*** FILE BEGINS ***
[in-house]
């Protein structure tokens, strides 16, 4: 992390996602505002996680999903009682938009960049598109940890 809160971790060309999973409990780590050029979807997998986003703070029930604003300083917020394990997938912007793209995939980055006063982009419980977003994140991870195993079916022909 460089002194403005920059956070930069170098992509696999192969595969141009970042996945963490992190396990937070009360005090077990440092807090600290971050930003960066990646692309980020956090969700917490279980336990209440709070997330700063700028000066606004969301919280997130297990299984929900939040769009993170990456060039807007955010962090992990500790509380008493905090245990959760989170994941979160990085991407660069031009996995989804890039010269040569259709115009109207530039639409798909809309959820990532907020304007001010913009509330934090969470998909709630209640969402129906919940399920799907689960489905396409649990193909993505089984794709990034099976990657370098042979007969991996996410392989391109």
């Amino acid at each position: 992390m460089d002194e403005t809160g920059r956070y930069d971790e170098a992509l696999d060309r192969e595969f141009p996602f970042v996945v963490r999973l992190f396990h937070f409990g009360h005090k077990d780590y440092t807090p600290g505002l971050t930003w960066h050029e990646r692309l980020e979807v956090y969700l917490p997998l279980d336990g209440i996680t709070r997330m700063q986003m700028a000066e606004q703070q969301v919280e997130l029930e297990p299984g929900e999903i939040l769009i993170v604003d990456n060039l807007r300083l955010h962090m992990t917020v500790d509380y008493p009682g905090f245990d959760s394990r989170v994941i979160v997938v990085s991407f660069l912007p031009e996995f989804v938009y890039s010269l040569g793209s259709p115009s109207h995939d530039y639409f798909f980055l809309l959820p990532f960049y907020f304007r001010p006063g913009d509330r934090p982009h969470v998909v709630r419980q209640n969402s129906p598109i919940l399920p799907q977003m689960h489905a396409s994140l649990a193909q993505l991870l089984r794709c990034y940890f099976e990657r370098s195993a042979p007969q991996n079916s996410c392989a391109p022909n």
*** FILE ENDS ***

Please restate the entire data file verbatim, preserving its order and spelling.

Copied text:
[in-house]
């Protein structure tokens, strides 16, 4: 992390996602505002996680999903009682938009960049598109940890 809160971790060309999973409990780590050029979807997998986003703070029930604003300083917020394990997938912007793209995939980055006063982009419980977003994140991870195993079916022909 460089002194403005920059956070930069170098992509696999192969595969141009970042996945963490992190396990937070009360005090077990440092807090600290971050930003960066990646692309980020956090969700917490279980336990209440709070997330700063700028000066606004969301919280997130297990299984929900939040769009993170990456060039807007955010962090992990500790509380008493905090245990959760989170994941979160990085991407660069031009996995989804890039010269040569259709115009109207530039639409798909809309959820990532907020304007001010913009509330934090969470998909709630209640969402129906919940399920799907689960489905396409649990193909993505089984794709990034099976990657370098042979007969991996996410392989391109």
């Amino acid at each position: 992390m460089d002194e403005t809160g920059r956070y930069d971790e170098a992509l696999d060309r192969e595969f141009p996602f970042v996945v963490r999973l992190f396990h937070f409990g009360h005090k077990d780590y440092t807090p600290g505002l971050t930003w960066h050029e990646r692309l980020e979807v956090y969700l917490p997998l279980d336990g209440i996680t709070r997330m700063q986003m700028a000066e606004q703070q969301v919280e997130l029930e297990p299984g929900e999903i939040l769009i993170v604003d990456n060039l807007r300083l955010h962090m992990t917020v500790d509380y008493p009682g905090f245990d959760s394990r989170v994941i979160v997938v990085s991407f660069l912007p031009e996995f989804v938009y890039s010269l040569g793209s259709p115009s109207h995939d530039y639409f798909f980055l809309l959820p990532f960049y907020f304007r001010p006063g913009d509330r934090p982009h969470v998909v709630r419980q209640n969402s129906p598109i919940l399920p799907q977003m689960h489905a396409s994140l649990a193909q993505l991870l089984r794709c990034y940890f099976e990657r370098s195993a042979p007969q991996n079916s996410c392989a391109p022909n």